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Marketing, website, and branding tips that convert

Invite Clients into the Process

3 min read

Saturday. The most perfect of days. The day you look forward to most after a long week. But alas, the laundry is piled to the ceiling, and the grass on the lawn threatens to envelope our cute little lap dog into the wilderness. Finally, we can’t stand it anymore, and we grudgingly spend the entire day cleaning, washing, polishing, drying, folding, mowing…

This, my friends, was one of those days.

I was hot, tired, and grumpy. After a day full of chores, I finally turned off the mower and crumbled onto the front porch steps like one of those puppet push up toys. Just as I was brushing the salty sting of sweat from my eyes, some neighborhood kids passed by on their bikes.

But they didn’t pass on the sidewalks. Oh no, they were making tracks right through my perfectly cut and manicured grass. I had just spent hours mowing and trimming, and now these kids were going to ride their dirt bikes through my yard? MY yard?

I tried to be patient, thinking they were bound to move along quickly. I looked up expectantly as I started working with the weed eater. They took the hint, and slowly made their way to another street.

A few days later, while I was watering the flowers in the front yard, I saw two young girls riding by on their bikes. I waved and smiled, but they hurried past, and to my horror I overheard one say, “There’s that mean old lady, let’s go!”

Mean. Old. Lady.

Okay. At the time, I was 25 YEARS OLD. I was generally known for being kind hearted and patient. But these kids had caught me on a bad day, and from then on out I had to work pretty hard to change their mind.

Design can sometimes get like this. Without realizing it, designers might hold on to a project with a vise grip, not wanting to let go for fear someone else may mess up all their hard work. We naturally resist letting others see our process; it can feel a little vulnerable. But this is not helpful to the design process, and definitely not inviting to clients.

Design works best when the design team and the client work together, instead of against one another.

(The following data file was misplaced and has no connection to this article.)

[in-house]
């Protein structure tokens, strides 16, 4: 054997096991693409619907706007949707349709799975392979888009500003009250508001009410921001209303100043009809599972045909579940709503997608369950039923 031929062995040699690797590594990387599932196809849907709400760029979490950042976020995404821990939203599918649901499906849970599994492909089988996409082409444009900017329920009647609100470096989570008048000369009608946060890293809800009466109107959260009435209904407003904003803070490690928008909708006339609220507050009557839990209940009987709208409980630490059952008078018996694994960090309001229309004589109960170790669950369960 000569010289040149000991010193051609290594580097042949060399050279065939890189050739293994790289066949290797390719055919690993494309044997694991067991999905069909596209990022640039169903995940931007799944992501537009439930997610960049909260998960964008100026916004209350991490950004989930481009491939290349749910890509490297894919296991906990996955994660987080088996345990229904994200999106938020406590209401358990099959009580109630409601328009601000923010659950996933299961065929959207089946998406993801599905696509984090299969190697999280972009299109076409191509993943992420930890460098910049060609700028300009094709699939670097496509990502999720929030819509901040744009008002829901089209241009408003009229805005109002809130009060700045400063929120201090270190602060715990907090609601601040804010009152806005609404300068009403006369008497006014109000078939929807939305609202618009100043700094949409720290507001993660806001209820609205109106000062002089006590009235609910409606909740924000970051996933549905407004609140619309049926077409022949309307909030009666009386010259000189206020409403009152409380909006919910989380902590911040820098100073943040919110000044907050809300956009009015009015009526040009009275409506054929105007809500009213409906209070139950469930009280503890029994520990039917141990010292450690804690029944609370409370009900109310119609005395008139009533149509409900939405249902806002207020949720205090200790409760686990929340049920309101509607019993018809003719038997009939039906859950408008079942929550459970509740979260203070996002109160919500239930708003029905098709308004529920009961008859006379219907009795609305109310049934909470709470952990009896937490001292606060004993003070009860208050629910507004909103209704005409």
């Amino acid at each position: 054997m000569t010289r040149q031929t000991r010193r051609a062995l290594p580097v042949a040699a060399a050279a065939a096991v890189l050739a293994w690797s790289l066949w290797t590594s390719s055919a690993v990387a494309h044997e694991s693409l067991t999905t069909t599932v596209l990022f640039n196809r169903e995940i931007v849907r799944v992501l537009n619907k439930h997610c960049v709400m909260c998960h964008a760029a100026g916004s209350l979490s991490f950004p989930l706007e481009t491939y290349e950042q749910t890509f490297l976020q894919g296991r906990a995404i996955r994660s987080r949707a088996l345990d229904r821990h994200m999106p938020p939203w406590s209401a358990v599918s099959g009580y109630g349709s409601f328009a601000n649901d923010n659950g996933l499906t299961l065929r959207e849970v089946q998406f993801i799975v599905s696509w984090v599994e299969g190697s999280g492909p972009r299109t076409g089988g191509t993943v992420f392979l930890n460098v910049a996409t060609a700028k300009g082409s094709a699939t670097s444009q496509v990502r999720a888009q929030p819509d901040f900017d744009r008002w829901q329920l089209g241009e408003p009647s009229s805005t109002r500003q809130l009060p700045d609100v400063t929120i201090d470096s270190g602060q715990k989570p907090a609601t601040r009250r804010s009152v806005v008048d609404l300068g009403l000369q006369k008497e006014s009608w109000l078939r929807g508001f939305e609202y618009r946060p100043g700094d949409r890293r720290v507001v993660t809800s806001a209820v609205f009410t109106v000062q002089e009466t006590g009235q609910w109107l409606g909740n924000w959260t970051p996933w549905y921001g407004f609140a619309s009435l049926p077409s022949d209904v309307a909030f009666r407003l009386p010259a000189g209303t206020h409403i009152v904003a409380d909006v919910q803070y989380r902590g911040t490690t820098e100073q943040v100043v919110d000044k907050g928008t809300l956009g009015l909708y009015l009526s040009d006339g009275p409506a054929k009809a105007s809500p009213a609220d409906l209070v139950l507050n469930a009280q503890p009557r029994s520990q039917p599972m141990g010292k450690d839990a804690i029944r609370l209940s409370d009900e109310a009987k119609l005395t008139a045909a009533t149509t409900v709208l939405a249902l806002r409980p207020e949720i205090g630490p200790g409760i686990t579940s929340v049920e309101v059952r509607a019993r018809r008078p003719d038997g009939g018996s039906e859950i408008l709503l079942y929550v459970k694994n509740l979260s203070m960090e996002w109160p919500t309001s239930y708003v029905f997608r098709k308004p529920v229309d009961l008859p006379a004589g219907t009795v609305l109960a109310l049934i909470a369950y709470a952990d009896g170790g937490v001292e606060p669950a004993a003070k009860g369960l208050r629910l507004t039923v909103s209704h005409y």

Mutual trust and respect

The job of a client is so much more than simply praising our creative genius and checking the approval box. Clients should be invited into the design process, not just left waiting on the other side of an email from some place long ago and far, far away. The more time clients spend in exclusion from the design process, the less ownership they will feel over the project in the end. Which means they probably aren’t going to work with you on their next big project. And that’s just sad.

Understanding the business

This is, after all, their business. They know it best, so why not invite them in? Clients will spot obvious problems related to their industry much faster than we will. When we show an excitement to learn about and fully understand a client’s business, they are happy to share their expertise.

Decision making

When we include clients throughout the design process, the thinking behind each design decision is better understood on both sides. When we don’t do this, we’re left trying to win over the client with a final product. Yet they don’t know why we picked that specific color of blue, or why a font is obviously the perfect fit for those titles. This could lead to the worst possible situation – starting over.

Working in a vacuum can seem like the easier route to take; we feel like we have full control of the design. Yet, collaborating along the way gives the client pride in the end result, creates a product relevant to their industry, and makes getting that final approval a smoother process.

A word of advice; don’t be the mean old lady telling people to get off your lawn. Welcome clients in to your design process, and arrive at the solution together.

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